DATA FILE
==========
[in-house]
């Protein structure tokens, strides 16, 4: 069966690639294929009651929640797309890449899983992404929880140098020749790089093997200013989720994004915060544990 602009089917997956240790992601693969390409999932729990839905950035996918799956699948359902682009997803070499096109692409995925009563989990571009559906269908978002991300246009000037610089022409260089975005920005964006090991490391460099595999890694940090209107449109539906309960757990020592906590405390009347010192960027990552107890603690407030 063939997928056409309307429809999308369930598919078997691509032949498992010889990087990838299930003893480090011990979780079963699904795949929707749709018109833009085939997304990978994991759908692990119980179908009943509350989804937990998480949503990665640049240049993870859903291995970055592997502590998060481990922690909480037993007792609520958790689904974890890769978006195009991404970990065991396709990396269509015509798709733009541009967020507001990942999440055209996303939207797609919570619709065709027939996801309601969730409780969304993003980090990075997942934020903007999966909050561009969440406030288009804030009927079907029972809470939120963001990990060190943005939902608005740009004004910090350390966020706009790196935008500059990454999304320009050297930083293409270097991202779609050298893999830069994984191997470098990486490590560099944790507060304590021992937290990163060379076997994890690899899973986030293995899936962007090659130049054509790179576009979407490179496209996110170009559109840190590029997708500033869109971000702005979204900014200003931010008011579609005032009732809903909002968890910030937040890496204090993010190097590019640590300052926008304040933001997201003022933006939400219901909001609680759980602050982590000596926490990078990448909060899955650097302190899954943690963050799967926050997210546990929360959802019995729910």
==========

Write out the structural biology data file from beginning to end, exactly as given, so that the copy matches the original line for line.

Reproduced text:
[in-house]
């Protein structure tokens, strides 16, 4: 069966690639294929009651929640797309890449899983992404929880140098020749790089093997200013989720994004915060544990 602009089917997956240790992601693969390409999932729990839905950035996918799956699948359902682009997803070499096109692409995925009563989990571009559906269908978002991300246009000037610089022409260089975005920005964006090991490391460099595999890694940090209107449109539906309960757990020592906590405390009347010192960027990552107890603690407030 063939997928056409309307429809999308369930598919078997691509032949498992010889990087990838299930003893480090011990979780079963699904795949929707749709018109833009085939997304990978994991759908692990119980179908009943509350989804937990998480949503990665640049240049993870859903291995970055592997502590998060481990922690909480037993007792609520958790689904974890890769978006195009991404970990065991396709990396269509015509798709733009541009967020507001990942999440055209996303939207797609919570619709065709027939996801309601969730409780969304993003980090990075997942934020903007999966909050561009969440406030288009804030009927079907029972809470939120963001990990060190943005939902608005740009004004910090350390966020706009790196935008500059990454999304320009050297930083293409270097991202779609050298893999830069994984191997470098990486490590560099944790507060304590021992937290990163060379076997994890690899899973986030293995899936962007090659130049054509790179576009979407490179496209996110170009559109840190590029997708500033869109971000702005979204900014200003931010008011579609005032009732809903909002968890910030937040890496204090993010190097590019640590300052926008304040933001997201003022933006939400219901909001609680759980602050982590000596926490990078990448909060899955650097302190899954943690963050799967926050997210546990929360959802019995729910």